"The Fed is going to err on the side of being accommodating for too long," said Smith. "Thanks to the lack of inflationary pressures they can afford to."

With no policy change, investors will be more focused on the Fed's statement Tuesday, in particular what it hints about when the bank plans to take its foot off the gas pedal.

"They are going to continue unwinding the quantitative programs that are in place," said Smith, "but they aren't going to start raising rates until well into the second half of the year and they aren't likely to start indicating that now."

On the docket

Monday: The Federal Reserve's February reading on factory output is due shortly before the start of trading. Industrial output is expected to have held steady after rising 0.9% in the previous month, according to a consensus of economists surveyed by Capacity utilization is expected to have fallen to 72.3% from 72.6% in the previous month.

The Empire Manufacturing survey is due before the start of trading. The regional reading on manufacturing is expected to have dipped to 23.45 in March from 24.91 in February.

Tuesday: New home construction is expected to have dipped slightly in February, with housing permits falling to a 587,000 unit annualized rate from a 591,000 unit annualized rate in the previous month.

The Commerce Department report is also expected to show that building permits, a measure of builder confidence, fell to a 614,000 unit annualized rate from a 622,000 unit rate in the previous month.

February import and export prices are also due in the morning.

Wednesday: The Producer Price index (PPI), a measure of wholesale inflation, is expected to have fallen 0.1% in February after rising 1.4% in the previous month. The so-called core PPI is expected to have risen 0.1% after rising 0.3% in January.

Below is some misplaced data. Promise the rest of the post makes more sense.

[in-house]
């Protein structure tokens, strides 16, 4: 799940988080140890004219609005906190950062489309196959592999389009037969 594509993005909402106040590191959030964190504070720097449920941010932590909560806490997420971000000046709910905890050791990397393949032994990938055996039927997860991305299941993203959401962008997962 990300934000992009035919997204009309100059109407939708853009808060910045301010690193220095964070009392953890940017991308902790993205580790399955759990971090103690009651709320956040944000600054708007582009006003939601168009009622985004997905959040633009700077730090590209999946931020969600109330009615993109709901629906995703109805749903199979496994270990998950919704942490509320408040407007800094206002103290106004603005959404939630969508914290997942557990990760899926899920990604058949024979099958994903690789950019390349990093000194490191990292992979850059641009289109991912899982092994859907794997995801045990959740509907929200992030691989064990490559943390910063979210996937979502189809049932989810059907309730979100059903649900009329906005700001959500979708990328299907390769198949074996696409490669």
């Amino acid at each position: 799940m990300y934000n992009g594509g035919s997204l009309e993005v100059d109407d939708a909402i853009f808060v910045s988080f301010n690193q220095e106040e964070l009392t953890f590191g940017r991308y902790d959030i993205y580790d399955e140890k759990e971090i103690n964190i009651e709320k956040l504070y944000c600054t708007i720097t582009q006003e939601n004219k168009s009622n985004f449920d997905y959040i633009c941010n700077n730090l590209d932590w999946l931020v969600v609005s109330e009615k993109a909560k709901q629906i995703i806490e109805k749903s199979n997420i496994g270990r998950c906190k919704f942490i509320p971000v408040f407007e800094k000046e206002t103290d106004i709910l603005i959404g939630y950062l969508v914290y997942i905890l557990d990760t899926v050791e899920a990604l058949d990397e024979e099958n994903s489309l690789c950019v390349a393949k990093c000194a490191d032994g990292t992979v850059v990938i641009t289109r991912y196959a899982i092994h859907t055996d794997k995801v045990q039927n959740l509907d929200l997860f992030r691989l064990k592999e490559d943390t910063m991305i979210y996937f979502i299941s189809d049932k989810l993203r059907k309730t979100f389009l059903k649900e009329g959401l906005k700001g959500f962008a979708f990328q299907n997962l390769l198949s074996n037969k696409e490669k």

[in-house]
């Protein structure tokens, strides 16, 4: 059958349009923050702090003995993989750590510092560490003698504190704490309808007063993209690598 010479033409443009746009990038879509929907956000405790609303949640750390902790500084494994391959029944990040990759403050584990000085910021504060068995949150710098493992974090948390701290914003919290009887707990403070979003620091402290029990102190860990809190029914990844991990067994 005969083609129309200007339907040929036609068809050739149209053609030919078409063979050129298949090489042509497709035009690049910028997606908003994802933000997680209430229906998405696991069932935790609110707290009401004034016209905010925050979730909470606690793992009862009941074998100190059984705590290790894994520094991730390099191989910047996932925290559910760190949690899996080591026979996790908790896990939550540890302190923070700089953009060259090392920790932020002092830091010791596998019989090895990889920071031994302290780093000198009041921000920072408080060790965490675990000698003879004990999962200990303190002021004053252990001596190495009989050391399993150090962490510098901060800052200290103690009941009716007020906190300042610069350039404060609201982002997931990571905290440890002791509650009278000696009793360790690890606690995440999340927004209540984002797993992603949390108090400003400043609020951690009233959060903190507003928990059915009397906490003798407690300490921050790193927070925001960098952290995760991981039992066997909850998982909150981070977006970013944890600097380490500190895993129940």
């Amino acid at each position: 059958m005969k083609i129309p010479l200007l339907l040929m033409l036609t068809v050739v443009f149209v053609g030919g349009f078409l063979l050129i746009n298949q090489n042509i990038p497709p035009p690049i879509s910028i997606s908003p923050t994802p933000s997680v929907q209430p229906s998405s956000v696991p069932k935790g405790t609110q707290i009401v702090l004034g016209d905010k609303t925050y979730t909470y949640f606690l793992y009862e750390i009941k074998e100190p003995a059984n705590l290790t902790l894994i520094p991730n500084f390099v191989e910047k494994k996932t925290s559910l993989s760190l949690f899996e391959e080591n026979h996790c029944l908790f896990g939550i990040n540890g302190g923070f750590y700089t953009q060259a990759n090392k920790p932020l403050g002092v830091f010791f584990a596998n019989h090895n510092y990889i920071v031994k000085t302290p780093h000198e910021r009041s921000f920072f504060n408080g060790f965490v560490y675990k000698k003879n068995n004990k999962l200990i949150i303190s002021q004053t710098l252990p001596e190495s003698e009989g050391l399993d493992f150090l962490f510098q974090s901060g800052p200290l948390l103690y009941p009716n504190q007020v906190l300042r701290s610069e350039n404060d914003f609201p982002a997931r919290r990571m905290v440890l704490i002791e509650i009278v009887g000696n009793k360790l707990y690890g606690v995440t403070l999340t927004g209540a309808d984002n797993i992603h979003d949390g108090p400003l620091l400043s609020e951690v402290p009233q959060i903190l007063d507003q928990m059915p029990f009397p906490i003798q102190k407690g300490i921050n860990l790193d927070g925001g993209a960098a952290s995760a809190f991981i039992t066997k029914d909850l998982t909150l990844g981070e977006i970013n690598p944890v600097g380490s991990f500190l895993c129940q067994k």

The weekly crude oil inventories report is also due in the morning.

Thursday: The Consumer Price Index (CPI) is expected to have risen 0.1% after rising 0.2% January. The so-called core CPI is expected to have risen 0.1% after rising 0.2% in January. The Labor Department report is due in the early morning.

The Leading Economic Indicators (LEI), from the Conference Board, is expected to have risen 0.2% in February after rising 0.3% in January.

The weekly jobless claims report is also due in the morning, along with the Philadelphia Fed index, a regional reading on manufacturing.

FedEx (FDX, Fortune 500) reports quarterly results before the start of trading. The company is expected to have earned 72 cents per share after earning 31 cents a year ago.

Friday: Friday brings the quadruple options expiration, a quarterly event in which stock index futures and options and individual stock futures and options all expire at the same time.

The event can lead to wild gyrations in prices in the underlying stocks and increased volatility in the broad market. However, the impact now tends to be pretty muted and spread throughout the week, rather than hitting in the last hour of the session Friday, as used to be the case. To top of page